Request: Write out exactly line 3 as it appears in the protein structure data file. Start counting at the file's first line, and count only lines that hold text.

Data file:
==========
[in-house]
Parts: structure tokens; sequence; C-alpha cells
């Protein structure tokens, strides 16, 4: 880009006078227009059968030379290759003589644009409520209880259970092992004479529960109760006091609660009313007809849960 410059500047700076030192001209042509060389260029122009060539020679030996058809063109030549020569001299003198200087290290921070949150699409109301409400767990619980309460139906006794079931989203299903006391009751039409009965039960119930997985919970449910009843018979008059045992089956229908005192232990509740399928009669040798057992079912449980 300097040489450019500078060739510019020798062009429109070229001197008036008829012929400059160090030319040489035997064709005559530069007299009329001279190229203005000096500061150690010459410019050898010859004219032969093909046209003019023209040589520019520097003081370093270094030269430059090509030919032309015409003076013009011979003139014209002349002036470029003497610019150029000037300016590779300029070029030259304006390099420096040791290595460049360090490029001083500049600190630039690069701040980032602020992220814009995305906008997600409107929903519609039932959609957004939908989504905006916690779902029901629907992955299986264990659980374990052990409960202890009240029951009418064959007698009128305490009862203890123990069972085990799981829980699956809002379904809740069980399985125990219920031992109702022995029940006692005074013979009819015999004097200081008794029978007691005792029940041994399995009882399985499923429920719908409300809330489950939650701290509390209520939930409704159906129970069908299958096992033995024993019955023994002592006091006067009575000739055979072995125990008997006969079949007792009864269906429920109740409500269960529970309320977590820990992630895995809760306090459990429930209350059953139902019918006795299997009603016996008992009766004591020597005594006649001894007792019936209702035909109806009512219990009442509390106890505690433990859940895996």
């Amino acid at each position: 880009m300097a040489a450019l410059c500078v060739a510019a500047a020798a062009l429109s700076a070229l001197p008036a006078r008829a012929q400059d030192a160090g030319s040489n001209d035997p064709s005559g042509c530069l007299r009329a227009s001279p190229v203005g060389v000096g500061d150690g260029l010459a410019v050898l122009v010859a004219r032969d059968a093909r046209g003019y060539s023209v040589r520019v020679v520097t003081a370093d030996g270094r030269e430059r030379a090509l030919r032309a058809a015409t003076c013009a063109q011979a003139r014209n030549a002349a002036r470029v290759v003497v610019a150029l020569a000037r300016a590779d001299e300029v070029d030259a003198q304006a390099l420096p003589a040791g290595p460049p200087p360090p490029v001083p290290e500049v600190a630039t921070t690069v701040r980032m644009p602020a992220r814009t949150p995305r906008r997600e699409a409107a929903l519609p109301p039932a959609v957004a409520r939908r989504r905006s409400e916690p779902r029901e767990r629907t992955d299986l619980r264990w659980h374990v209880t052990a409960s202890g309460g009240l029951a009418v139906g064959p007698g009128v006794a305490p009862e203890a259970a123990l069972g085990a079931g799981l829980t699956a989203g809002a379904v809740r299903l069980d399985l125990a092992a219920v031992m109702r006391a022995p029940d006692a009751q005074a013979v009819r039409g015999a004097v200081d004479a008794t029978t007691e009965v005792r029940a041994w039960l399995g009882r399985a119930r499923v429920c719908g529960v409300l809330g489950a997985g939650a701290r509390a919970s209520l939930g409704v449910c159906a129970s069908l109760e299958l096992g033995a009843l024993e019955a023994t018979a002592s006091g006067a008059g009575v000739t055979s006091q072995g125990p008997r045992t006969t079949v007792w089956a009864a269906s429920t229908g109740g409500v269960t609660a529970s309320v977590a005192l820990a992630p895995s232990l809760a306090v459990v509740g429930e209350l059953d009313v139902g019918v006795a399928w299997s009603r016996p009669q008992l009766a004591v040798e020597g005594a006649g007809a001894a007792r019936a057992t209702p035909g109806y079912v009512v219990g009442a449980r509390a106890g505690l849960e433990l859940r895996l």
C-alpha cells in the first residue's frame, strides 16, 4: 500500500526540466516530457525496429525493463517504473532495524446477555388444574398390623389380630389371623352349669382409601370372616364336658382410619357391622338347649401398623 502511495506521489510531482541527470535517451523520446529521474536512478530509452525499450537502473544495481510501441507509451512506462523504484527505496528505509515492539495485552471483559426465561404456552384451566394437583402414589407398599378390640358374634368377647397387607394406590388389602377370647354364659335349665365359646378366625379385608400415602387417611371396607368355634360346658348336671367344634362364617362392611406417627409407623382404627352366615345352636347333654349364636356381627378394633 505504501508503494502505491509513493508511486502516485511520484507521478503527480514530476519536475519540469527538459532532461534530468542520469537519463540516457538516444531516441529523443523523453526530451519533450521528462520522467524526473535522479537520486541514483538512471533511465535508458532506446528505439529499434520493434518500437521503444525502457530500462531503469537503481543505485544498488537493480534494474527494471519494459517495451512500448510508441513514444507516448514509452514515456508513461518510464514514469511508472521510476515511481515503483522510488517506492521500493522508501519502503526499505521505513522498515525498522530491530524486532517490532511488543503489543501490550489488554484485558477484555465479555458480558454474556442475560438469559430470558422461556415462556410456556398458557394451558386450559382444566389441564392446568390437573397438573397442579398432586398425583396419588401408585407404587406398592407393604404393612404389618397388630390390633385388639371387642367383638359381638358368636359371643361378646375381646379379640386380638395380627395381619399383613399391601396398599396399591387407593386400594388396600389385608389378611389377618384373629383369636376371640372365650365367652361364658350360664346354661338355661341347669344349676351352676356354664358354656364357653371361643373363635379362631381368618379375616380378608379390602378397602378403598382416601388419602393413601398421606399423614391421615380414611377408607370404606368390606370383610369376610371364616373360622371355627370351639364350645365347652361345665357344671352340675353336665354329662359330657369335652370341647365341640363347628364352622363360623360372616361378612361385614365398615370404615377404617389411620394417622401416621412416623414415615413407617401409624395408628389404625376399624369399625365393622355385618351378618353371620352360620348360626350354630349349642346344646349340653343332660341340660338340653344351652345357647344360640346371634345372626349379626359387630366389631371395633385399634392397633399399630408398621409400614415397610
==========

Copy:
């Protein structure tokens, strides 16, 4: 880009006078227009059968030379290759003589644009409520209880259970092992004479529960109760006091609660009313007809849960 410059500047700076030192001209042509060389260029122009060539020679030996058809063109030549020569001299003198200087290290921070949150699409109301409400767990619980309460139906006794079931989203299903006391009751039409009965039960119930997985919970449910009843018979008059045992089956229908005192232990509740399928009669040798057992079912449980 300097040489450019500078060739510019020798062009429109070229001197008036008829012929400059160090030319040489035997064709005559530069007299009329001279190229203005000096500061150690010459410019050898010859004219032969093909046209003019023209040589520019520097003081370093270094030269430059090509030919032309015409003076013009011979003139014209002349002036470029003497610019150029000037300016590779300029070029030259304006390099420096040791290595460049360090490029001083500049600190630039690069701040980032602020992220814009995305906008997600409107929903519609039932959609957004939908989504905006916690779902029901629907992955299986264990659980374990052990409960202890009240029951009418064959007698009128305490009862203890123990069972085990799981829980699956809002379904809740069980399985125990219920031992109702022995029940006692005074013979009819015999004097200081008794029978007691005792029940041994399995009882399985499923429920719908409300809330489950939650701290509390209520939930409704159906129970069908299958096992033995024993019955023994002592006091006067009575000739055979072995125990008997006969079949007792009864269906429920109740409500269960529970309320977590820990992630895995809760306090459990429930209350059953139902019918006795299997009603016996008992009766004591020597005594006649001894007792019936209702035909109806009512219990009442509390106890505690433990859940895996």